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by Antony Dodd
Cambridge, United Kingdom
July 31, 2004
On our first evening, we strolled up the boardwalk of the Lintang trail that leads through swamp forest. We spotted durian trees, rattan palms, and a monkey that we couldn't identify. The mosquitoes had us for dinner, and we disovered the value of DEET repellant.
The next day, we decided to follow the entire circular Lintang trail, because the literature indicated that the trail is well marked and passes through most of the vegetation types that arise at Bako. We headed off early because the park leaflet indicated the trail took 4-5h and we wanted to be able to stop and look. We started the trail in the northerly direction that passes over the mangrove boardwalks and then vanishes into the jungle. The mangrove boardwalks include several hides that we decided would be good to occupy on a later occasion. After the mangroves, the rocky path climbs steeply up a the hillside filled with dense rainforest. The path subsequently levelled off to a plateau which occupies the centre of Bako, which is filled with kerangas (iban for 'poor soil') vegetation. At this point we were hot from the climb, so were glad that it started to rain extremely hard. Once we got our eye in, we spotted a range of different Nepenthes (genus of pitcher plant) species growing as vines within other shrubs. Just off the trail we encountered some particularly large specimens, that were so large and heavy with water that they rested on the ground. These pitchers measured about 25cm long and were about 5cm wide (about the size of a large shoe).
As the path passed back into rainforest, we noticed small green cup-like pitchers on the ground beside the path. In some areas of kerangas, we found another carnivorous plant, the sundew, located by streams that flow across the rock.
The streams we encountered during this walk were stained brown (rather like tea), presumably by tannins from the decaying leaf litter. The tap water in the hostel at Bako was similarly stained brown. When our bottles of water ran empty on the Lintang trail, we decided to refill them by passing the water through our MSR Miniworks filtration cartridge. The tannins presented a severe field test for the filter, which needed cleaning a number of times while we were at Bako!
After about 2h of walking through alternating areas of rainforest, hill forest and kerangas, breaks in the trees revealed that we were quite high up and had great views over the sea. Shortly afterwards the path descended rapidly though damp, mossy forest where every single surface was soaking wet. There were lots of interesting caves between the boulders, and we saw a few orchids growing in secluded areas. Finally, when Mei-See didn't think it could go on any longer, the path emerged onto the swamp boardwalk that we explored the previous evening. About ten minutes later we had returned to our hostel. Something we realised about the walks at Bako was that when the leaflet says "5 hours", it was going to be a 5-hour walk, unlike many documentation that tends to overestimate walk lengths. Alternatively it could be that we just went very slowly because there were so many interesting things to look at. Unfortunately, we didn't see many animals (perhaps because animals are best seen at dawn and dusk), nor did we encounter many people. We did encounter many, many mosquitoes however!
Whilst Mei-See was resting after the walk, I saw a troupe of proboscis monkeys swing through the trees from the hostel veranda. By the time I woke her up, they had gone and she was cross to have missed them...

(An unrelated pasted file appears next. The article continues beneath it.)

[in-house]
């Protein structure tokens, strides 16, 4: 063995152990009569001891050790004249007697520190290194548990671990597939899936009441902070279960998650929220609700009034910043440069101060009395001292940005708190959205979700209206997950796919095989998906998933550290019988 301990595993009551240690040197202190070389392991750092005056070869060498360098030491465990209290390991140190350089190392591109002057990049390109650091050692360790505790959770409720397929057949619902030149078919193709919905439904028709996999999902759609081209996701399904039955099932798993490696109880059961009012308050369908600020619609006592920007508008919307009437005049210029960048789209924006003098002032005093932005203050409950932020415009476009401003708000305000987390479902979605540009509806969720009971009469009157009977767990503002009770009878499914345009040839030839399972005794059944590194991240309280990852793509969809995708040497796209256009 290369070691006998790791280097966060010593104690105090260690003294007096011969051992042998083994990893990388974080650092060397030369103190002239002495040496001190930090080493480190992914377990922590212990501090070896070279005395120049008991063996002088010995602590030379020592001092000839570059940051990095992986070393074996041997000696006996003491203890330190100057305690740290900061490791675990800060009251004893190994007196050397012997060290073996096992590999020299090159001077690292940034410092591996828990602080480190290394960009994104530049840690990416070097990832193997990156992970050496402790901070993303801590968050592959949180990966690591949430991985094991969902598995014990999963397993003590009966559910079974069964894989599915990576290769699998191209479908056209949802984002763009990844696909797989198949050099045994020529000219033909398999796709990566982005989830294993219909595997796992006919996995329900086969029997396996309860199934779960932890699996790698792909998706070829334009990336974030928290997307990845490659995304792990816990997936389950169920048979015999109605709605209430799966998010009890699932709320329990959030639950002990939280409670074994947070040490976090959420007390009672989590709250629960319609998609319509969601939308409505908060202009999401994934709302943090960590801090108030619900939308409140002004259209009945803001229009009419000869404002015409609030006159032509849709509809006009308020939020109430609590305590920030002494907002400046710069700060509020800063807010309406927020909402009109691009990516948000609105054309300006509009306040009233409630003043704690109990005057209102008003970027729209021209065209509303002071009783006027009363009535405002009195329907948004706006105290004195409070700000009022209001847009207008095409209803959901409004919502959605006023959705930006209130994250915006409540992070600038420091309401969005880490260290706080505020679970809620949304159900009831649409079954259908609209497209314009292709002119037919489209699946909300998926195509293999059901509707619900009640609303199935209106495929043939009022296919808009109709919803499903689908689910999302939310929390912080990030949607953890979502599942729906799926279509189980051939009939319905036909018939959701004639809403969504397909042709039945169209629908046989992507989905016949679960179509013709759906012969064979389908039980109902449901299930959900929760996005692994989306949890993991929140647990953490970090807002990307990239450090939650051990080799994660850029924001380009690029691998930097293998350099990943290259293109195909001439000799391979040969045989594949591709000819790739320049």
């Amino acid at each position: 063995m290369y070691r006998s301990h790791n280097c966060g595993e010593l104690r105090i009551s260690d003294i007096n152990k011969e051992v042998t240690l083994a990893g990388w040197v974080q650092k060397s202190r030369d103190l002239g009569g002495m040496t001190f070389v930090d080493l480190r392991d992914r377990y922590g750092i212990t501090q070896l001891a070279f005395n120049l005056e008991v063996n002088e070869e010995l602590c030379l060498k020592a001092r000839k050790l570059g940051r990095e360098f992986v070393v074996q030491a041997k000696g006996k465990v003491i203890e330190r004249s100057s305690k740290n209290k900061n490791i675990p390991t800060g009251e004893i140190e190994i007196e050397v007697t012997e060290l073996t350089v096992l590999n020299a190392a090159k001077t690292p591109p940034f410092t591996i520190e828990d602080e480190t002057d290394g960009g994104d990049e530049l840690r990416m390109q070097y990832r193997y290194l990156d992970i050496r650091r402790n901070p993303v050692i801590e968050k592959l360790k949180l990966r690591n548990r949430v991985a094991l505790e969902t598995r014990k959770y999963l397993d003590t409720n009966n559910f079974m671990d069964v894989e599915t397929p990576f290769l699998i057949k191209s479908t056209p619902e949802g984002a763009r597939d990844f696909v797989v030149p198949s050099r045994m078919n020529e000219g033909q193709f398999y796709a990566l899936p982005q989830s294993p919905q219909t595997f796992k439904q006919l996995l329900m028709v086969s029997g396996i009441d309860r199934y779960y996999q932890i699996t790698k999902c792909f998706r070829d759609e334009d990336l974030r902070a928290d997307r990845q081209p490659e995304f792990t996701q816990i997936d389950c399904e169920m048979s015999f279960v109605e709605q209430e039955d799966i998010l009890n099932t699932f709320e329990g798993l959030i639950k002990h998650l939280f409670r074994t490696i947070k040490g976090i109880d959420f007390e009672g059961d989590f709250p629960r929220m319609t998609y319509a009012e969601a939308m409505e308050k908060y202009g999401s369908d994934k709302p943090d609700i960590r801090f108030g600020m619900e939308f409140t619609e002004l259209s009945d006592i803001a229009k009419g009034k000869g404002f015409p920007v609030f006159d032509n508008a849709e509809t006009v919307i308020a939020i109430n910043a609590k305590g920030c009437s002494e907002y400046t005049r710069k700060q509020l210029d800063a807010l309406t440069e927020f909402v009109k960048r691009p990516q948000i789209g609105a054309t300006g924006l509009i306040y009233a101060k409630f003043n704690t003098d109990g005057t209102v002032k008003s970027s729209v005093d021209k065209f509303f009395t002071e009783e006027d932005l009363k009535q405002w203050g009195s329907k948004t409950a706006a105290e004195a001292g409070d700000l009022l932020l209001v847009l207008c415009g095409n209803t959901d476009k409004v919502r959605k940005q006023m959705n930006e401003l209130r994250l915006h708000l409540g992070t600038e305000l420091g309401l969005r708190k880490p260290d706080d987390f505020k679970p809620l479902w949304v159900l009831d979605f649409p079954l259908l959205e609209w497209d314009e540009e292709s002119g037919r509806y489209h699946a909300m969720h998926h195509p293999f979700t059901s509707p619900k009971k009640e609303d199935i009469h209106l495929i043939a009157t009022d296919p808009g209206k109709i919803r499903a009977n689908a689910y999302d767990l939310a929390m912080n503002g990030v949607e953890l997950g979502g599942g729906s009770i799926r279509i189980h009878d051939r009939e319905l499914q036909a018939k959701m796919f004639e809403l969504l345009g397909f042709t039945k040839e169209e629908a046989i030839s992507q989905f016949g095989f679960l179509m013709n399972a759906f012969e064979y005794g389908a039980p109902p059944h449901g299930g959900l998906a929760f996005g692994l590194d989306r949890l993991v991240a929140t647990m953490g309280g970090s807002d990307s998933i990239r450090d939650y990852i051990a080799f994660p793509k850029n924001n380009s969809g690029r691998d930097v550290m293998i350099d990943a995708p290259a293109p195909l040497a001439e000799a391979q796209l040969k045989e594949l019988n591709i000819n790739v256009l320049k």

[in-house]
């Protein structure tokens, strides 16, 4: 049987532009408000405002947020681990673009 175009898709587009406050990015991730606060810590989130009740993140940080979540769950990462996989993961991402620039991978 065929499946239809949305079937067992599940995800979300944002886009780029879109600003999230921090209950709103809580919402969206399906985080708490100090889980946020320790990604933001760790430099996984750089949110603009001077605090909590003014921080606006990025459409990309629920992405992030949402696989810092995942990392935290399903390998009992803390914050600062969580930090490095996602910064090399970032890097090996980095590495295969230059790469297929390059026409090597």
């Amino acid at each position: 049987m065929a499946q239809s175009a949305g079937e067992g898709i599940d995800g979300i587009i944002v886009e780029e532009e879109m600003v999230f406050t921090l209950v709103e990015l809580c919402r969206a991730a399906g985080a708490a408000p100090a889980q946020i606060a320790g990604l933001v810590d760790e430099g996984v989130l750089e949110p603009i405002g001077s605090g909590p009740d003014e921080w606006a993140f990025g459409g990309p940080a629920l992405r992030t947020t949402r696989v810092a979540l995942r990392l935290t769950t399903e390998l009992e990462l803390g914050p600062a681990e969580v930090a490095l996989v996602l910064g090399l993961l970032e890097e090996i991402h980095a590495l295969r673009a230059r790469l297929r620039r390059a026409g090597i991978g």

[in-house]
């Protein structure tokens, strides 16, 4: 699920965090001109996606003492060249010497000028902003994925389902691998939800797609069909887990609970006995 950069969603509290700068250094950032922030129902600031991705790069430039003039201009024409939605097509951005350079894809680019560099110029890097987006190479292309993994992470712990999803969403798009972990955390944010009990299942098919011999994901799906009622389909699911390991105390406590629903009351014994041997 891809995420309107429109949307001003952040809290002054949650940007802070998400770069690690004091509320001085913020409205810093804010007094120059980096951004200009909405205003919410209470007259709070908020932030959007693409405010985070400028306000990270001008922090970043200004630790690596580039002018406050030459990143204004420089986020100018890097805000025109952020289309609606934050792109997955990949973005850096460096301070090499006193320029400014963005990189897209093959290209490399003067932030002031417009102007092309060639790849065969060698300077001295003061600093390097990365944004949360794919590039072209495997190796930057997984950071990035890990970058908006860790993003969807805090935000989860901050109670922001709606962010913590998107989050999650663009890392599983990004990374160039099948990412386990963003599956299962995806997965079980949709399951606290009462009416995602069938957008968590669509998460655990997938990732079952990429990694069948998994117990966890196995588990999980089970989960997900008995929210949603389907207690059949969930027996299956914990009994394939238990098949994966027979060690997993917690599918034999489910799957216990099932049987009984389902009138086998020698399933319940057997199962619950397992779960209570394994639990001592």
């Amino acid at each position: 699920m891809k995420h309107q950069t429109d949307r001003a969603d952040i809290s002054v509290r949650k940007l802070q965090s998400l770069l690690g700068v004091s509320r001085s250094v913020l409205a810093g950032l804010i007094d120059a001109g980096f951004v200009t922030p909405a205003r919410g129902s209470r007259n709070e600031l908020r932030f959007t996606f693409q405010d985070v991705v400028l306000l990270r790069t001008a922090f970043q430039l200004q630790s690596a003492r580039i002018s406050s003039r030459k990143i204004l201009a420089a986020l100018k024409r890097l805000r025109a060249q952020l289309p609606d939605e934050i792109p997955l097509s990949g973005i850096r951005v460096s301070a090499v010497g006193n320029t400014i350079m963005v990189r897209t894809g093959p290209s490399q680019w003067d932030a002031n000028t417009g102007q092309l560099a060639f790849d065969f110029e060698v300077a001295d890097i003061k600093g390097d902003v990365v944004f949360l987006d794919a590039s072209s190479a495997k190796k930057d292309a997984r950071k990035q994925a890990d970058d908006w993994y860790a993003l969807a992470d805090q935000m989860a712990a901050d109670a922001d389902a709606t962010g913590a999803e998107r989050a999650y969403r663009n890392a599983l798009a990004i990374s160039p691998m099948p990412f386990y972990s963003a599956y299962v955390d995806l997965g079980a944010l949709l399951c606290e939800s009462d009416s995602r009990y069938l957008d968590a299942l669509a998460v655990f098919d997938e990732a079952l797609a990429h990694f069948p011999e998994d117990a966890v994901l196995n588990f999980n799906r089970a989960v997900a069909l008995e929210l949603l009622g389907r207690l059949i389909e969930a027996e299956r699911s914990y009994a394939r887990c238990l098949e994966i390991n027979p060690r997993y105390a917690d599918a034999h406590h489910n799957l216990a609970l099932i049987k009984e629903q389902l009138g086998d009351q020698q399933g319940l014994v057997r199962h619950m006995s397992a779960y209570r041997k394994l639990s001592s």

That evening, we decided to go on and evening/night walk around the mangroves and swamp boardwalk. When it was dark, many of the trees in the mangroves were filled with fireflies that flashed in sync like fairy lights. It was pitch black along the swamp boardwalk, and although we could hear both insects, animals, and frogs, we didn't see any. We did look out for big eyes of nocturnal animals. That night, there were thunderstorms and torrential rain that lasted all night, which brought some very big spiders into the bathrooms.
The next day, we wanted to see some animals, so we headed for the hides in the mangrove. Before we reached the mangroves, a number of monkey heads popped up onto the boardwalk. We kept still and quiet, and more and more appeared. We watched the monkeys and realised they were silver langur (leaf monkeys). About twenty in number, and some babies, occupied a few shrubs by the shore boardwalk and settled to eat some leaves on the shrubs. We watched the silver langur, which did not seem disturbed by us if we kept quiet, for about half an hour. When we took up our position in the mangrove hide, we noticed a number of proboscis monkeys in the distance; the tide was out so the monkeys were moving between trees across the sand. The proboscis monkeys were then scared off by a load of noisy people on the boardwalk. We decided to enter the forest again in the hope of seeing more proboscis monkeys, and had been advised that the Jalan Telok Paku trail was a good place to see them during the evening. We progressed along this trail, and saw many small lizards, and also a monitor lizard in a den off the trail. We were tantalized by the strange grunting sounds we believed to be a male proboscis monkey. On our return journey along the trail, we were greeted by the sight of an entire family of proboscis monkeys- several females, many young ones playing in the trees (and on each others tails!), and a single large male, replete with pot belly and huge nose. He wasn't particularly happy with our presence, and moved closer to us to keep a good eye on us. He made a lot of funny grunting sounds, and his nose wobbled when he did so. This family of monkeys were fascinating, and we watched them for well over an hour. Unfortunately we didn't get any decent photos. Since this was our last afternoon at Bako, were felt very privelaged to have seen such an interesting resident of the park! That evening, the park was extremely busy with families celebrating Hari Raya and enjoying the holiday- all the barbecues were busy.